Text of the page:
v2.2.2 (2081)

PA - C6B - PHY657 : Modeling the energy and climate transitions

Domaine > Physique.


Modeling the energy and climate transitions

PHY 657


J.-F. Guillemoles

&  D. Suchet


A-   Summary

Production and energy management systems are presently undergoing profound changes. An ever larger number of decisions are based on models and simulations, and especially models with a physical basis. This is often seen in particular in the context of the energy and climate transitions: energy systems models help to improve design and get better performances, better and more competitive fabrication processes, longer lifetimes, better informed investment decisions (in terms of how much energy could ultimately be expected), climate models help understand complex interaction between human activity and environment, scenarios for social transitions help steer political decisions. The models are used to improve our understanding of energy systems by their description (simulation) or by providing tentative explanations, based on our knowledge of physical laws and of the dynamics of the system, they are also expected to deliver some level of prediction, on which decisions could be based. Unfortunately, while the output and conclusions of the models are often readily used and debated, the methodology and the validity of hypothesis and results are not often enough closely scrutinized.

All these models describe complex situations. They can also be ill-used, challenged, or even rebutted. In this context it is essential to understand how these models are built, and how reliable they are. Physics is the science that arguably gave the most accurate models available. It is very powerful in terms of analyzing the key components of an evolving system.

 The educational objective of the course is to show how to use physicist’s tools of the trade to answer the upcoming challenges on energy and climate change: how to build a model in the energy and climate change contexts? How can the key elements be selected? How is it validated? How is its reliability explored? How are uncertainty and incomplete data dealt with?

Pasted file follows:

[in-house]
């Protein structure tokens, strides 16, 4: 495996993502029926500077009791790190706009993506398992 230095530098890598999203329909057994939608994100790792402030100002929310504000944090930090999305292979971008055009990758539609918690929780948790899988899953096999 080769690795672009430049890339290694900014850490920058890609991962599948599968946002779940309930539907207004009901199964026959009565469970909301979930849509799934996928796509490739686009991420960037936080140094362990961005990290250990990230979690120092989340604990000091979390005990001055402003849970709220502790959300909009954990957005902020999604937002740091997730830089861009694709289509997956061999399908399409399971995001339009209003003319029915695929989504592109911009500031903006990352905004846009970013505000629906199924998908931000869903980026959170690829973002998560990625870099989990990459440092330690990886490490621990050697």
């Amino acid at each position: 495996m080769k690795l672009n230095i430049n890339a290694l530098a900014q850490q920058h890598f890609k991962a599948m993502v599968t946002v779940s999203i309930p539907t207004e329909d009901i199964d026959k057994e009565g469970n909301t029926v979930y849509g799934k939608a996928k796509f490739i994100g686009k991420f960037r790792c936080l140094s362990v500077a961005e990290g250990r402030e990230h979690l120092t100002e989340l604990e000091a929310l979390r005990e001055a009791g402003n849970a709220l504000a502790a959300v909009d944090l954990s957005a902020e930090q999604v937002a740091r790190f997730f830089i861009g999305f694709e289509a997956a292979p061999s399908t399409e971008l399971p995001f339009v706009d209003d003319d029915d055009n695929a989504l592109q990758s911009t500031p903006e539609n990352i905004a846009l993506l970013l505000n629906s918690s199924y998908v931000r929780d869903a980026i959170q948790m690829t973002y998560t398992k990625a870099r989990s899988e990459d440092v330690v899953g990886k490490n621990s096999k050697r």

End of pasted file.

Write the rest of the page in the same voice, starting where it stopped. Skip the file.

This is not a course in applied mathematics: efficient programming is important, as is a careful choice of algorithms, but this comes after the general framework is chosen and the direction set.  Nor is it a course on big data analysis. An efficient algorithm can produce irrelevant or wrong data, and using up to date data analysis tool will not help to produce sensible conclusions. This course will focus on reliable and relevant model production.

 The first 3 lectures will provide general methodological basis. Following courses, that will include presentations by experts of the fields covered, will dig into prominent cases of application.  Participants will complete their training through a case study that will be proposed to them. This work will be guided, and will include a report followed by a discussion for the final examination.



B-   Proposed Planning


Course Content





Principles of modeling, model classes, methodology





Analysis and model building, dimensional analysis, dimensional reduction

Building a model




Model validation and sensitivity analysis, model calibration

Checking a model




Modeling production processes, dissipation functions

Guided Case study




Modeling materials for energy : simulations and materials by design, micro to macro.

Guided Case study




Modeling energy output (productible)

Guided Case study




Modeling flows on planet earth

Guided Case study




Climate modeling and uncertainties

Guided Case study




Scenario modeling and decision making

Guided Case study









Pour les étudiants du diplôme Renewable Energy, Science and Technology

Pour les étudiants du diplôme Energy Environment : Science Technology & Management

L'UE est acquise si note finale transposée >=
  • Crédits ECTS acquis : 4 ECTS
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